State’s proposed take over of Atlanta’s Hartsfield-Jackson airport misguidedA view of the new international terminal at Hartsfield-Jackson airport (Special: Hartsfield-Jackson Atlanta International Airport)
By Maria Saporta
A proposal in the state legislature to take over Atlanta’s Hartsfield-Jackson International Airport would be hilarious if it weren’t so darn scary.
Republican legislators, who usually argue for more local control and government closest to the people, are attempting a heavy-handed takeover of Georgia’s economic jewel – Atlanta’s airport.
Here is a quick history lesson dating back more than 90 years.
It was the leaders of Atlanta – starting with Atlanta Mayor William Hartsfield and continuing to Mayor Maynard Jackson and every mayor since then – who had the vision, approved the investment and shouldered the risk of building and developing the world’s busiest airport.
There have been multiple efforts by legislators over the years to swoop in and get control of Hartsfield-Jackson. That raw power play has never been successful – for good reasons.
But Senate Bill 131 is more dangerous than previous efforts – receiving a favorable, yet partisan, 34-22 vote in the Georgia Senate last week. The latest excuse is the ongoing federal investigation of corruption at Atlanta City Hall (which probably involves characters who took advantage of concession deals at the airport) under the leadership of former Mayor Kasim Reed.
Delta Air Lines CEO Ed Bastian has spoken up strongly against a potential state takeover of Hartsfield-Jackson, and he has accurately said there is no guarantee a state-run authority would be better ethically than the city.
“No question that the issues around corruption and some of the political challenges of managing a large municipal commercial operation require further improvement,” Bastian said last fall. “I’m not certain why the state is not going to have the same issues on that that the city has.”
Even Georgia Sen. Burt Jones (R-Jackson) acknowledged: “When you deal with people, you always will have issues to attend to.”
So let’s get down and dirty by looking at the proposed governance structure of the new Georgia Major Airport Authority.
The legislation says the authority shall consist of:
The Governor or designee;
The Lt. Governor or designee;
The Speaker of the House of Representatives or designee;
The commissioner of transportation or designee;
The commissioner of public safety or designee;
The commissioner of economic development or designee;
Two persons to be appointed by the Governor;
Two persons to be appointed by the Lt. Governor;
Two persons to be appointed by the Speaker of the House; and
Two persons to be appointed by the governing body of the county in which the majority of the airport is located (Clayton County).
What’s missing from this list?
The city of Atlanta – which owns Hartsfield-Jackson airport. The city would not even have one representative on the authority’s board. That’s not only insulting; it’s mean-spirited.
Here’s something else to consider.
State leaders behind this takeover attempt argue they want to model the airport authority after the Georgia World Congress Center Authority and the Georgia Ports Authority. Admittedly, both have been well-run over the years.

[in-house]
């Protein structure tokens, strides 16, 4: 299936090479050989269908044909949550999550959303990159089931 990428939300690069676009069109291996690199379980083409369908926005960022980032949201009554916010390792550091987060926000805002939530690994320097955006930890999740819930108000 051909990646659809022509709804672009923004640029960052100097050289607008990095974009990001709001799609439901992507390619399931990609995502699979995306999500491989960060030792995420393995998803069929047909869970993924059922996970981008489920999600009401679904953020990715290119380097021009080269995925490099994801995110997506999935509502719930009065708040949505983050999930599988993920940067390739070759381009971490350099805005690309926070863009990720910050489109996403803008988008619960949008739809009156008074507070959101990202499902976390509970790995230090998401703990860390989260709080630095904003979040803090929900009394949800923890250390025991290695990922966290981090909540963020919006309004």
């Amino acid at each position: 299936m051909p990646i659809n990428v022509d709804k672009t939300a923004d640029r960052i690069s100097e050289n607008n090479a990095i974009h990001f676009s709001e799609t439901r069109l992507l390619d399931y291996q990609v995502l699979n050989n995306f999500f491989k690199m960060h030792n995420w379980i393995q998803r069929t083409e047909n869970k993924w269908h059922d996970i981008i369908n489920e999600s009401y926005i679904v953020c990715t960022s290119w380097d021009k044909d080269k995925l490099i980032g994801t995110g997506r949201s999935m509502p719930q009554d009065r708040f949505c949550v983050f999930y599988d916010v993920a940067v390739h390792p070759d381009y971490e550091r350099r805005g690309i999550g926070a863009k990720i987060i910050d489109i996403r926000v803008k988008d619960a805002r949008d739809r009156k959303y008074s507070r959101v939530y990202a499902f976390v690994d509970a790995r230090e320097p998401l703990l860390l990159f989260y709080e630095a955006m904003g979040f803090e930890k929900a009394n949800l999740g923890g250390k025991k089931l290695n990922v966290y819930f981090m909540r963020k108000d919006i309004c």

But let’s look at their governance.
The Georgia World Congress Center Authority has 15 board members. All of them are white males with the exception of one African-American male and one white female.
The Georgia Ports Authority has 12 members on its board. They are all white males with the exception of one white woman.
Do either of these boards represent Georgia’s population (much less the Atlanta region) in terms of gender, race or ethnicity? Not even close. As a refresher, Georgia’s population totals 9.69 million people, of which 51.3 percent are female; 59.7 percent are white, 30.5 percent are black; 8.8 percent are Hispanics; and 9.1 percent are Asian or other.
Then there are the myriad of legal and financial obstacles the state would face in such a takeover.
During testimony before the Senate Transportation Committee, Doug Selby, a bond counsel for the city of Atlanta, accurately outlined a series of legal and financial obstacles of such a takeover.
A transfer would require approval from the Federal Aviation Administration. It also would require the state to come up with $3 billion in escrow to pay off outstanding bonds, and bondholders would have to approve the transfer.
Plus, the city of Atlanta most certainly would not be willing to sell or give the airport to the state. One legislator asked how the city would be compensated for the airport if the state took it over (maybe by eminent domain). I asked an insider to estimate the market value of the airport, and he said it was probably in the $25 billion range.
My former colleague, Jim Galloway of the Atlanta Journal-Constitution, said such a move would become Georgia’s version of Brexit, the seemingly endless move for Great Britain to exit the European Union.
Under the leadership of the Atlanta City Council and its president – Felicia Moore – coupled with efforts by Atlanta Mayor Keisha Lance Bottoms, the city is taking significant measures to be more transparent and to clean up the city’s procurement process.
Meanwhile, John Selden, the relatively new general manager of Hartsfield-Jackson airport, described the city-run airport from an outsider’s perspective.
“This airport…is the pinnacle of what airports strive to be throughout the world,” Selden said during the Senate committee hearing. “We are the envy of every domestic airport in this country. The city of Atlanta has built this incredible airport that is a jewel. We’ve built it piece by piece over 100 years. We are an amazing, efficient operation. The airport is far from broken. This is the Ferrari of airports.”
So Georgia leaders who are pushing the airport take over effort, please stop driving this wedge between the state and the city of Atlanta.